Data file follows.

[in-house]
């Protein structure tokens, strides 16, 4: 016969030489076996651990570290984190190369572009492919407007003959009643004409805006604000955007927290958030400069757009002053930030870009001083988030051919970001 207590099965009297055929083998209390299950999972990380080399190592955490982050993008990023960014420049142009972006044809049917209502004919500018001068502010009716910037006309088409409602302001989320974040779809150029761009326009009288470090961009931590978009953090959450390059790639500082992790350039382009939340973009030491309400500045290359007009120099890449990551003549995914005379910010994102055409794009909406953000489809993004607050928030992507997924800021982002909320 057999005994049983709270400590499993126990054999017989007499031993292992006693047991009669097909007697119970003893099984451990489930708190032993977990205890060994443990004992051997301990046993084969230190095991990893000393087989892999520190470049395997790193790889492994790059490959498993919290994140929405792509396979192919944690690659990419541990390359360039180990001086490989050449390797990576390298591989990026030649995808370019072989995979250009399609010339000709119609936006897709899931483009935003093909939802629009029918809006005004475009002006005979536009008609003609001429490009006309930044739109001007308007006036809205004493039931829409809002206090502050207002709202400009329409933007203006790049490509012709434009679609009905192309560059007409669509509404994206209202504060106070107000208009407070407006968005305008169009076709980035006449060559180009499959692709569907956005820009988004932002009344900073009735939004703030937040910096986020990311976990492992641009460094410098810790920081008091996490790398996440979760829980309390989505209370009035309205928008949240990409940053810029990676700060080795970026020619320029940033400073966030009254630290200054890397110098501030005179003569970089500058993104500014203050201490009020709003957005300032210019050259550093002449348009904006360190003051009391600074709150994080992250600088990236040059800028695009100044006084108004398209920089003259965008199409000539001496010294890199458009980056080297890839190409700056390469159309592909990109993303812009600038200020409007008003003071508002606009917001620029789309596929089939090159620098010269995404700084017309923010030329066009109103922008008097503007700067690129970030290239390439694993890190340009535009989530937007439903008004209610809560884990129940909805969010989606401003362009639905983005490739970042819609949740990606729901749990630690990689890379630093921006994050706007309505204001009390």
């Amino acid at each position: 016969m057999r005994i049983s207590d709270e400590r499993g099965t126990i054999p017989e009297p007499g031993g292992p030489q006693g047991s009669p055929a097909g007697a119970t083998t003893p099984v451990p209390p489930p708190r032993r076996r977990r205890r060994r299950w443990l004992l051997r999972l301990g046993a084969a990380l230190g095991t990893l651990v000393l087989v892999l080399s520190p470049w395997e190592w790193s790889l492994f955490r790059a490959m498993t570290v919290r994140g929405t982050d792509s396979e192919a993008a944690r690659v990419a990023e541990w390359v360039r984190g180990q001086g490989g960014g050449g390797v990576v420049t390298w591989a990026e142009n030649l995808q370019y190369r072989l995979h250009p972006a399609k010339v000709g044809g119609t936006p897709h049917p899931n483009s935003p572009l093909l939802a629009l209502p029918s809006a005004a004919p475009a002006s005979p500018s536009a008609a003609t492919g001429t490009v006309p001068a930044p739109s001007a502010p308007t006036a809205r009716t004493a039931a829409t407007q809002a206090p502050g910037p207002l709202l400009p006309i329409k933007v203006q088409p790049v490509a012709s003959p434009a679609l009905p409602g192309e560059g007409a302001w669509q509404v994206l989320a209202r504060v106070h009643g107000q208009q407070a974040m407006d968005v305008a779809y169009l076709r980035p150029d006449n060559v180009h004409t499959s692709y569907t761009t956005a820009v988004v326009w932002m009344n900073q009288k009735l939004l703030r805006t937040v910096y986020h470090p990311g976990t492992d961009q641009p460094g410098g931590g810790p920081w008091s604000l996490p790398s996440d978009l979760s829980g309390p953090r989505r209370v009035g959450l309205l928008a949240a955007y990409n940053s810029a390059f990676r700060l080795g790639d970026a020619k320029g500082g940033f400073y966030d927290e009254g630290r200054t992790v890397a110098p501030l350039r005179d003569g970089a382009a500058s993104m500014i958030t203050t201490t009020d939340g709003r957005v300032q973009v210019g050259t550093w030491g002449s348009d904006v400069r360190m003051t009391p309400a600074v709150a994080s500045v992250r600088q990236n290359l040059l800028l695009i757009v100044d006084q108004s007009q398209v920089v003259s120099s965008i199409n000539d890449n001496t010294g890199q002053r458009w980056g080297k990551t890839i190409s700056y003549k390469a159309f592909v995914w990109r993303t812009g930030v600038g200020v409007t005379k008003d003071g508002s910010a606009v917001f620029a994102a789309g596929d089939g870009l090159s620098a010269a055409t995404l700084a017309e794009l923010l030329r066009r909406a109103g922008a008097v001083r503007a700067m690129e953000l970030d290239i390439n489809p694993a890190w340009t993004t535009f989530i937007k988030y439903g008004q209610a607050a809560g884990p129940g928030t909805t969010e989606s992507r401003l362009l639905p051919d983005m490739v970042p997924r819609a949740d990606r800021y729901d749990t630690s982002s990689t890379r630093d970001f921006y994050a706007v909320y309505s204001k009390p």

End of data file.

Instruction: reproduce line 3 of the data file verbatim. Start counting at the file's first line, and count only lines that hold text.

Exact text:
């Amino acid at each position: 016969m057999r005994i049983s207590d709270e400590r499993g099965t126990i054999p017989e009297p007499g031993g292992p030489q006693g047991s009669p055929a097909g007697a119970t083998t003893p099984v451990p209390p489930p708190r032993r076996r977990r205890r060994r299950w443990l004992l051997r999972l301990g046993a084969a990380l230190g095991t990893l651990v000393l087989v892999l080399s520190p470049w395997e190592w790193s790889l492994f955490r790059a490959m498993t570290v919290r994140g929405t982050d792509s396979e192919a993008a944690r690659v990419a990023e541990w390359v360039r984190g180990q001086g490989g960014g050449g390797v990576v420049t390298w591989a990026e142009n030649l995808q370019y190369r072989l995979h250009p972006a399609k010339v000709g044809g119609t936006p897709h049917p899931n483009s935003p572009l093909l939802a629009l209502p029918s809006a005004a004919p475009a002006s005979p500018s536009a008609a003609t492919g001429t490009v006309p001068a930044p739109s001007a502010p308007t006036a809205r009716t004493a039931a829409t407007q809002a206090p502050g910037p207002l709202l400009p006309i329409k933007v203006q088409p790049v490509a012709s003959p434009a679609l009905p409602g192309e560059g007409a302001w669509q509404v994206l989320a209202r504060v106070h009643g107000q208009q407070a974040m407006d968005v305008a779809y169009l076709r980035p150029d006449n060559v180009h004409t499959s692709y569907t761009t956005a820009v988004v326009w932002m009344n900073q009288k009735l939004l703030r805006t937040v910096y986020h470090p990311g976990t492992d961009q641009p460094g410098g931590g810790p920081w008091s604000l996490p790398s996440d978009l979760s829980g309390p953090r989505r209370v009035g959450l309205l928008a949240a955007y990409n940053s810029a390059f990676r700060l080795g790639d970026a020619k320029g500082g940033f400073y966030d927290e009254g630290r200054t992790v890397a110098p501030l350039r005179d003569g970089a382009a500058s993104m500014i958030t203050t201490t009020d939340g709003r957005v300032q973009v210019g050259t550093w030491g002449s348009d904006v400069r360190m003051t009391p309400a600074v709150a994080s500045v992250r600088q990236n290359l040059l800028l695009i757009v100044d006084q108004s007009q398209v920089v003259s120099s965008i199409n000539d890449n001496t010294g890199q002053r458009w980056g080297k990551t890839i190409s700056y003549k390469a159309f592909v995914w990109r993303t812009g930030v600038g200020v409007t005379k008003d003071g508002s910010a606009v917001f620029a994102a789309g596929d089939g870009l090159s620098a010269a055409t995404l700084a017309e794009l923010l030329r066009r909406a109103g922008a008097v001083r503007a700067m690129e953000l970030d290239i390439n489809p694993a890190w340009t993004t535009f989530i937007k988030y439903g008004q209610a607050a809560g884990p129940g928030t909805t969010e989606s992507r401003l362009l639905p051919d983005m490739v970042p997924r819609a949740d990606r800021y729901d749990t630690s982002s990689t890379r630093d970001f921006y994050a706007v909320y309505s204001k009390p």